More Older Americans Will Suffer From Low Vision, Here’s How to Make Life Easier and Safer

Did you know that the number of older Americans with low vision is expected to double in the coming years as more people live longer? Low vision is poor vision that can’t be fixed or improved with glasses, contacts, or surgery. People who suffer from low vision have blind spots that can make it difficult or impossible to drive, read or see faces. But the tragedy isn’t that people have lost vision, it’s that most believe nothing can be done to improve their quality of life. At Geneva Eye Clinic, we want patients to know they can retain their independence and stay safe, despite declining vision.

Age-related macular degeneration is one of the leading causes of low vision. Other common contributors include diabetic eye disease, glaucoma, and inherited retinal diseases. Whatever the cause, vision rehabilitation helps people make the most of the vision they have left so they can live as independently as possible.

The field of vision rehabilitation has advanced significantly over the years, offering more effective technologies and strategies. Today, ophthalmologists can offer solutions that range from a simple, portable video magnifier that can enlarge text and objects to high-tech glasses with cameras that allow people to read text and see faces.

But there are many simple changes people can make on their own to help them live better:

  • Improve contrast. Put dark placemats under white place settings and purchase rugs that are a contrasting color with the floor. Use kitchen towels and cutting boards that contrast with the countertop. Place contrasting colored tape along the edges of rugs, stairsteps, and lamp shades.
  • Improve lighting. Every year, about 3 million older Americans are treated for injuries from falls, according to the Centers for Disease Control and Prevention. Many of these falls are caused by low vision. Add lighting to staircases and dark hallways. Remove rugs from hallways to prevent tripping. Task lighting in the kitchen can also make food preparation safer and easier.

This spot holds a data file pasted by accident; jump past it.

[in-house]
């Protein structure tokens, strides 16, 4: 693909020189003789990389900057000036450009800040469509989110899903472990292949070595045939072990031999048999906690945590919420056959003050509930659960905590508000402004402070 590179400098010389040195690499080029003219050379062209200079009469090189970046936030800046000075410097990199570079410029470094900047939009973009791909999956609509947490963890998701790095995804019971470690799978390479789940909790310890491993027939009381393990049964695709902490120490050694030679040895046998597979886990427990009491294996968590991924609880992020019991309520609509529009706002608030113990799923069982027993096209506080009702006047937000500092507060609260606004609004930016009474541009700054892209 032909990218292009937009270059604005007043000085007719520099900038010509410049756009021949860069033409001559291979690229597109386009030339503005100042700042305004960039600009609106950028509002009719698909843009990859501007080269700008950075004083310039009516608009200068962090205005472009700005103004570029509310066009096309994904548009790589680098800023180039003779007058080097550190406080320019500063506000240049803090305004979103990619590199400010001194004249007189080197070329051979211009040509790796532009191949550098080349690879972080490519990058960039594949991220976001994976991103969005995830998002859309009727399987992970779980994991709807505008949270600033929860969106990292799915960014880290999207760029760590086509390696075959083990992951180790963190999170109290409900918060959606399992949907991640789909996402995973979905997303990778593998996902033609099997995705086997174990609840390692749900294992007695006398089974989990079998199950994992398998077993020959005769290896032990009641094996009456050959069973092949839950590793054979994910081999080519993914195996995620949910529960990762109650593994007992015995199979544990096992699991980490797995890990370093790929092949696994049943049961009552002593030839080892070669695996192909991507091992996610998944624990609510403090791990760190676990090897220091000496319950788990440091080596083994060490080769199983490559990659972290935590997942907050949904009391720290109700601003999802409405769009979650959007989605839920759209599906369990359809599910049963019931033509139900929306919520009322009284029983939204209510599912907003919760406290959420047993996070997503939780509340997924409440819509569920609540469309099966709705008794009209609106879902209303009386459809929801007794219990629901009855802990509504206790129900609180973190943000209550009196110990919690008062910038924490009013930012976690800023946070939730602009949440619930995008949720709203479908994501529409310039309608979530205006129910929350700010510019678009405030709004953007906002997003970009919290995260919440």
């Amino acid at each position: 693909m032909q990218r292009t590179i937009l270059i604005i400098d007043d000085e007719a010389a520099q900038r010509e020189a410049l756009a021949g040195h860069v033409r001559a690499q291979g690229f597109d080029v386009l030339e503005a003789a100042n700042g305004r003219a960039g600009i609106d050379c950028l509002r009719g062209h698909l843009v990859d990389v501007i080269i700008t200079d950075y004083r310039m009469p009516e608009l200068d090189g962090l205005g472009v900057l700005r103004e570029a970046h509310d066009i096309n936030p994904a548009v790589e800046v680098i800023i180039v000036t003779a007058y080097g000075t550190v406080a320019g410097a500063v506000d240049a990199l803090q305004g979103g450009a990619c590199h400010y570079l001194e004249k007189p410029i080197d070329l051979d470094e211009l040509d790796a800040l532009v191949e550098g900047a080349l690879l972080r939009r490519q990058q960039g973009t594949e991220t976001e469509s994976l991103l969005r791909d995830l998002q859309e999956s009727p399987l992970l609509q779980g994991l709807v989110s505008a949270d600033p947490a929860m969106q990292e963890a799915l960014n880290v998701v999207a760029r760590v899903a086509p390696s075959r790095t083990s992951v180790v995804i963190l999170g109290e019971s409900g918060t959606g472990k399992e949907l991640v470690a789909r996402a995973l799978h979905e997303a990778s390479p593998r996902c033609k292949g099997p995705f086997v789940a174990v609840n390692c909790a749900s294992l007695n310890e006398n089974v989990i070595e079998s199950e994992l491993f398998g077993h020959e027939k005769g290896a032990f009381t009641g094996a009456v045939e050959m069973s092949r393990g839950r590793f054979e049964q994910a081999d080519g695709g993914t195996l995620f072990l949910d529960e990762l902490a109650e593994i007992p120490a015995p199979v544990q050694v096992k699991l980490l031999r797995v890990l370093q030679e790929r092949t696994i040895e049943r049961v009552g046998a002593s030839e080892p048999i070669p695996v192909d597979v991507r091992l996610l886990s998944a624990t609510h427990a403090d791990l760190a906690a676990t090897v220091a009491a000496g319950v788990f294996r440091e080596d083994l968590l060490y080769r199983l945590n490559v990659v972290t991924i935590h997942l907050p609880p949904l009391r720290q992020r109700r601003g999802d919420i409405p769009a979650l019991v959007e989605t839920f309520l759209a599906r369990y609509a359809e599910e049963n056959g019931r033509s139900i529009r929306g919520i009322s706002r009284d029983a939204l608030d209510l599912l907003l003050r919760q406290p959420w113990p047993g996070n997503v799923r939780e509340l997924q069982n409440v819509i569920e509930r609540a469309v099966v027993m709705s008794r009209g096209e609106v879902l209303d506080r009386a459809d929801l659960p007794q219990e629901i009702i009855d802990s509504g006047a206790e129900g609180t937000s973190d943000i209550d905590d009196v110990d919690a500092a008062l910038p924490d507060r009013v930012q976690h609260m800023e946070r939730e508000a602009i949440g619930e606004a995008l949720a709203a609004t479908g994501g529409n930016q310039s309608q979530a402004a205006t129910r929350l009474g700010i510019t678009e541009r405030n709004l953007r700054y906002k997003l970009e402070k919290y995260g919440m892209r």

• Reduce clutter and organize. A cluttered house is more difficult to navigate and can contribute to falls and frustration. When each item has a specific place and is identified with a high-contrast label, it’s easier to locate items needed for everyday living.
  • Embrace technology. Books on tape and personal voice-activated assistants, like Google Home or Amazon’s Alexa, can be enormously helpful for people who can no longer see well enough to read, dial a phone or set a thermostat.

Most importantly, see an ophthalmologist at the early onset of vision loss. Many patients are often referred for vision rehabilitation as a last resort once their disease has advanced to a late stage. Vision rehabilitation is most effective when introduced early in a patient’s visual loss, so they can involve themselves in the process as they learn how to move around in their new world.

If you or someone you know is suffering from low vision symptoms, schedule an appointment for a comprehensive eye exam to determine the full extent of vision loss and the exact location of blind spots. Our doctors work with patients to determine the best techniques and devices to help them get around their individual challenges and live their best lives.